Lucy’s door flew open. She stood there, her golden hair like a halo around her head, staring at them in horror. “What are you doing?” Her voice rose to a scream. “Gary!” Startled, Gary let go of Gina’s wrists. She shoved him away and wriggled from underneath him. Gary sat up and turned his back on her. As he did so the little jade camel rolled out of his pocket and across the carpet.

No one spoke. Gina pulled her torn blouse together and looked up at Lucy, who crouched down beside her putting her arms around her. Gary had his head in his hands; he started to shake. His shoulders convulsed as he let out a loud sob.

Gary’s shoulders continued to shudder. Gina nodded at Lucy who tiptoed away to her room. She crawled across the carpet and put her arms around him. Gary turned to her, wiping his hand across his eyes. “I’m sorry babe; I don’t know what came over me. You know I’d never…”

 “Shush,” she said holding him against her. “It’s all right.” Her eyes fell on the jade camel. It wasn’t winking at her this time.

~~~~~

You’ll Never Walk Alone
available from Amazon in paperback and ebook and on Kindle Unlimited
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Only Suffer in Silence

Look at her
a face illuminated by street lamps, by passing cars
she watches, she waits
the expression on her face is one of… nothingness.

Look at her
dark circles under her eyes, a bruise on her cheek
hidden by her hair
the look in her eyes is one of… emptiness.

Look at her
what did he do? what do you do? while she’s
beaten and broken
one woman, one of many, living in… hopelessness.

Society sleepwalks, liberals shake their heads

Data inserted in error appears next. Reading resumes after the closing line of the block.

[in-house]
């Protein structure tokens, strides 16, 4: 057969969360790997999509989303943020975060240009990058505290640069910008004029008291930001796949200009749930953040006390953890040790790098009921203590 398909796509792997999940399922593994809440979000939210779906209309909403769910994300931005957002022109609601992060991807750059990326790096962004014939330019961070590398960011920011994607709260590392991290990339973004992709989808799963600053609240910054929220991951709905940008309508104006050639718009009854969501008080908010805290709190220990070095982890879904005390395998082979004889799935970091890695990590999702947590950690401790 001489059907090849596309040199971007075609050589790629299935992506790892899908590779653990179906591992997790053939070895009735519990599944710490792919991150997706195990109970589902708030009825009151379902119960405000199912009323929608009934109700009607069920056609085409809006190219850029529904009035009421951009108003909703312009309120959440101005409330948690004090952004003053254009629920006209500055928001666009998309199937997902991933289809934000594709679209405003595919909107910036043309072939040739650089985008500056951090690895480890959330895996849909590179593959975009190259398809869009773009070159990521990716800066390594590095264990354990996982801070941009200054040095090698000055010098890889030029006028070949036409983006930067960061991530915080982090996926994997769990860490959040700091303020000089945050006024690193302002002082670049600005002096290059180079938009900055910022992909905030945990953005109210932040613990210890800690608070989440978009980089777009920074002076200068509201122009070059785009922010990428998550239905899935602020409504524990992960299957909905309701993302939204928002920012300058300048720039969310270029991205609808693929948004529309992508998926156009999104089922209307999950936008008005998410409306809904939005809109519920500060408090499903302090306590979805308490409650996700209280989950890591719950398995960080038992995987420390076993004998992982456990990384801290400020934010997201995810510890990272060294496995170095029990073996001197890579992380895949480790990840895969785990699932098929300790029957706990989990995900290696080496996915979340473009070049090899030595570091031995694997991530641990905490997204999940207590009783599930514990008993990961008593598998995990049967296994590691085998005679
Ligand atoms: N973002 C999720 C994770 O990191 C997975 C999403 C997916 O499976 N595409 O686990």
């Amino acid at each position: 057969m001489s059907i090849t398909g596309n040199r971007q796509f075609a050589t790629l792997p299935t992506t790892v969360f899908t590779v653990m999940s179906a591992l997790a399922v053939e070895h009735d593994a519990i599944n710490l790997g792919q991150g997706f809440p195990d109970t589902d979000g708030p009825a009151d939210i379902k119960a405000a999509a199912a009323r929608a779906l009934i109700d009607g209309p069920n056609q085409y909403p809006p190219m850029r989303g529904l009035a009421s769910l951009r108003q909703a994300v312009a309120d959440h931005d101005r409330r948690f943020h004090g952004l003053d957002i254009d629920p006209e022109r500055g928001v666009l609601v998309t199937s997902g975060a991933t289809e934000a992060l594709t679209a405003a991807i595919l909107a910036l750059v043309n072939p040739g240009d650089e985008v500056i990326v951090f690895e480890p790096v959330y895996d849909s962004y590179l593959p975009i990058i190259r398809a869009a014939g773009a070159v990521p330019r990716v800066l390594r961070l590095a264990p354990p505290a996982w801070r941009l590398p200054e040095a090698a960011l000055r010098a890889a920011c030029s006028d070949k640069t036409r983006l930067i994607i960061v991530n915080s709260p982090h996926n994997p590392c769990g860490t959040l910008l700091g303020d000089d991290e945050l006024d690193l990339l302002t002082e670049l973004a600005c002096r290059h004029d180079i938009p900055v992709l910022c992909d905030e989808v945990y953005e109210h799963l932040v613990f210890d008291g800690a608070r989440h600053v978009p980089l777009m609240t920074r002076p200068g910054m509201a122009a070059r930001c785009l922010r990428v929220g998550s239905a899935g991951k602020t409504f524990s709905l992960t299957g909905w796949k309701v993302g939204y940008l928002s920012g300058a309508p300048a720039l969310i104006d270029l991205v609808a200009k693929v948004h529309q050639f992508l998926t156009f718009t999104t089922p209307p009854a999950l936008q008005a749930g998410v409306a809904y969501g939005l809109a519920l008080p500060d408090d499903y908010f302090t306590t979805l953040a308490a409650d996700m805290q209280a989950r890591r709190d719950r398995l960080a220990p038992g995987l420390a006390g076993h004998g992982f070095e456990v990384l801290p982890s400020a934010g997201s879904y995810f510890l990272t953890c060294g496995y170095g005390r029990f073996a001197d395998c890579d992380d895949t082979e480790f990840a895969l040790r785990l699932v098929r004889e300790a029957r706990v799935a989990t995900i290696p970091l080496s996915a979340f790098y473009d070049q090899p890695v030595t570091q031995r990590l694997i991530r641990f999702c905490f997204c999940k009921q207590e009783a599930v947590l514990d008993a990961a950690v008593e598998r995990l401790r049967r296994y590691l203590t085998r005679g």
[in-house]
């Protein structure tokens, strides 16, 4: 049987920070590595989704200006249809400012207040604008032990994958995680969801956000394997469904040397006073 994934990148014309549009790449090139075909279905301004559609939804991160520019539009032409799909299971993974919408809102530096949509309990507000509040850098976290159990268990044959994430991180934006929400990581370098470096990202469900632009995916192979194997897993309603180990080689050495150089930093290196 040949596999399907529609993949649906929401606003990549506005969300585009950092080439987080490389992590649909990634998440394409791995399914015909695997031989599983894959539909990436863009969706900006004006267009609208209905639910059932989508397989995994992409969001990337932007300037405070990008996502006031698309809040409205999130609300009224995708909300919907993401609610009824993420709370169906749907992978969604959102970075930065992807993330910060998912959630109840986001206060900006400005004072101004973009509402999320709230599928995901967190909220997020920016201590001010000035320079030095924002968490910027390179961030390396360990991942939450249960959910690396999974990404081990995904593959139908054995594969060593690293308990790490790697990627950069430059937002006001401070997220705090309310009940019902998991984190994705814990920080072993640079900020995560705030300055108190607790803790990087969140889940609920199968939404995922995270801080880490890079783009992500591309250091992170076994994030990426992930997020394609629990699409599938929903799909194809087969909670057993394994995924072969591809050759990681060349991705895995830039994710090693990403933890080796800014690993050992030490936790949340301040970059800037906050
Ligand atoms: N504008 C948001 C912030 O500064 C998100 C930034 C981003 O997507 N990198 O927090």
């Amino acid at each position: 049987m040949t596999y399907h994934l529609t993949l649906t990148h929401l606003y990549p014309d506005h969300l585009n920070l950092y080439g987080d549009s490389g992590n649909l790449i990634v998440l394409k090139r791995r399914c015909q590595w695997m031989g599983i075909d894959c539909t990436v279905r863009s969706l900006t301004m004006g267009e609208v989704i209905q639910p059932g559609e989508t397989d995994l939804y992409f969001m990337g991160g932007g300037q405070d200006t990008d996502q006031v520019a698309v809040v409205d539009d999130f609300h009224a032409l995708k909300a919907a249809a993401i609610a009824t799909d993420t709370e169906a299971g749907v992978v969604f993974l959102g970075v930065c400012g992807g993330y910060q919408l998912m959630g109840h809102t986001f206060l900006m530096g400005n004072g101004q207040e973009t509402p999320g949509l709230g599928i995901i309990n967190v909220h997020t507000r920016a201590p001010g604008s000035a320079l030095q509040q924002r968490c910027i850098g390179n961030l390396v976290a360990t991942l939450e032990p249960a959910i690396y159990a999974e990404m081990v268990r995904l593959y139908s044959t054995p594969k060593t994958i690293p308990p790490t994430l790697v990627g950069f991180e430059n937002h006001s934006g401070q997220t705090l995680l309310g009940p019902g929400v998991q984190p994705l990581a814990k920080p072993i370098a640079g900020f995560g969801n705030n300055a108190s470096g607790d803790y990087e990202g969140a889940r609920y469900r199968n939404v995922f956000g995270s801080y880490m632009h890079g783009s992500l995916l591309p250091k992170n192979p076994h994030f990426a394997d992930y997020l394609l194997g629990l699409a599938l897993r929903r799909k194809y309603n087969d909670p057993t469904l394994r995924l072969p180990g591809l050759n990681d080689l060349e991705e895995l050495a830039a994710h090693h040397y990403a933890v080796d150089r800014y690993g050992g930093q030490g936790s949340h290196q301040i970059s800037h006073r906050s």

say wise but empty words, while behind closed doors
this never ends.

A woman is killed every three hours in South Africa, according to police statistics – a rate five times the world average. Half are murdered by men with whom they had a close relationship.


Written in response to Sadjes What Do You See #56 photo prompt.
Image credit: Phmaxiestevez @ Pixabay
(The image shows a young woman looking out the glass pane of a partially open door, with an indecipherable expression).

The Beautiful Game?

The Beautiful Game picture by Dermot Carlin lunasonline
Photo by Dermot Carlin

She’s put out the snacks and brought his beer, chilled, in his special glass (one of them). More beers are in the fridge; she has a pie ready to warm for half-time – steak and kidney – his preferred.

Pre-match build up: pundits pontificate; re-runs, highlights, triumphs and near misses. There is success and then there is shame. Which will it be today? National Pride is at stake, for this is the World Cup.

As she sits, small and submissive on the far end of the couch, she plays a different commentary in her head. Missed penalties, own goals, bad decisions by the ref. The repercussions: cuts and bruises (hers); failure on the field reflected in domestic disappointment.

Predictions are favourable. The odds of a positive outcome are weighed in favour. She weighs up her own odds: win or draw 20 per cent, lose 50 per cent (the chances of a beating).

©2018 Chris Hall

Incidents of domestic violence rise significantly during the World Cup

Not your fault

 

You look down at her, slumped on the kitchen floor, the basket of other people’s ironing she’s just finished strewn across the polished quarry tiles.  Her head lolls awkwardly against the range where she’s fallen.  After you lost your rag and pushed her, but you pushed too hard this time.

©2018 Chris Hall